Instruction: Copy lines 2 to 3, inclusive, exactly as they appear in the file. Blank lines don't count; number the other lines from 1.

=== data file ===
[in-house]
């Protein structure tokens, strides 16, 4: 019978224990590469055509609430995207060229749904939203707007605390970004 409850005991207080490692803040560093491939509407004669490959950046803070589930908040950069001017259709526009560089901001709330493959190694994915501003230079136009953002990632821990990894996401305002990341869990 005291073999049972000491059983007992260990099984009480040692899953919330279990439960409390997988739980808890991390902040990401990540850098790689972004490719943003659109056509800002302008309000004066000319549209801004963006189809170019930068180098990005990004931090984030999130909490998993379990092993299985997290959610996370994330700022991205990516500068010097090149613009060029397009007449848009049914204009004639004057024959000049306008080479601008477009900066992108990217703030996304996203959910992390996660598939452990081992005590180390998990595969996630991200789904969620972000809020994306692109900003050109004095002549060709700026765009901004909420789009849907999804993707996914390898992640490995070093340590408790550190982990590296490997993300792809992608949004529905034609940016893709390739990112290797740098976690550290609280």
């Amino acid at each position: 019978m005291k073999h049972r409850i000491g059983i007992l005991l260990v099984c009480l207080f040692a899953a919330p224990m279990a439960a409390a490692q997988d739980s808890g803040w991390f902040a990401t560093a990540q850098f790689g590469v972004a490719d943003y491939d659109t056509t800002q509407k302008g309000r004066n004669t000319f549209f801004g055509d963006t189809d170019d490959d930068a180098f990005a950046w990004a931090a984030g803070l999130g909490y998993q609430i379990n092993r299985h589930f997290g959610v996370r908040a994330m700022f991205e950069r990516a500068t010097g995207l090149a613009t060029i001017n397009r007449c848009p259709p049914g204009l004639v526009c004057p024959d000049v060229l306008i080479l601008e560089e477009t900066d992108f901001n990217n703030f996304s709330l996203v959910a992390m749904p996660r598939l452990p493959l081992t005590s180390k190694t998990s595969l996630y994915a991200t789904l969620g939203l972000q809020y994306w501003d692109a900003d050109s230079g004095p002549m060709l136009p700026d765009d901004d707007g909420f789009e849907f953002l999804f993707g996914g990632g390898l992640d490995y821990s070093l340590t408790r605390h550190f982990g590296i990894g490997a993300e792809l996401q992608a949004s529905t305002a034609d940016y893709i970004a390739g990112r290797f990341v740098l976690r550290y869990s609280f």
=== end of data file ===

């Protein structure tokens, strides 16, 4: 019978224990590469055509609430995207060229749904939203707007605390970004 409850005991207080490692803040560093491939509407004669490959950046803070589930908040950069001017259709526009560089901001709330493959190694994915501003230079136009953002990632821990990894996401305002990341869990 005291073999049972000491059983007992260990099984009480040692899953919330279990439960409390997988739980808890991390902040990401990540850098790689972004490719943003659109056509800002302008309000004066000319549209801004963006189809170019930068180098990005990004931090984030999130909490998993379990092993299985997290959610996370994330700022991205990516500068010097090149613009060029397009007449848009049914204009004639004057024959000049306008080479601008477009900066992108990217703030996304996203959910992390996660598939452990081992005590180390998990595969996630991200789904969620972000809020994306692109900003050109004095002549060709700026765009901004909420789009849907999804993707996914390898992640490995070093340590408790550190982990590296490997993300792809992608949004529905034609940016893709390739990112290797740098976690550290609280």
């Amino acid at each position: 019978m005291k073999h049972r409850i000491g059983i007992l005991l260990v099984c009480l207080f040692a899953a919330p224990m279990a439960a409390a490692q997988d739980s808890g803040w991390f902040a990401t560093a990540q850098f790689g590469v972004a490719d943003y491939d659109t056509t800002q509407k302008g309000r004066n004669t000319f549209f801004g055509d963006t189809d170019d490959d930068a180098f990005a950046w990004a931090a984030g803070l999130g909490y998993q609430i379990n092993r299985h589930f997290g959610v996370r908040a994330m700022f991205e950069r990516a500068t010097g995207l090149a613009t060029i001017n397009r007449c848009p259709p049914g204009l004639v526009c004057p024959d000049v060229l306008i080479l601008e560089e477009t900066d992108f901001n990217n703030f996304s709330l996203v959910a992390m749904p996660r598939l452990p493959l081992t005590s180390k190694t998990s595969l996630y994915a991200t789904l969620g939203l972000q809020y994306w501003d692109a900003d050109s230079g004095p002549m060709l136009p700026d765009d901004d707007g909420f789009e849907f953002l999804f993707g996914g990632g390898l992640d490995y821990s070093l340590t408790r605390h550190f982990g590296i990894g490997a993300e792809l996401q992608a949004s529905t305002a034609d940016y893709i970004a390739g990112r290797f990341v740098l976690r550290y869990s609280f």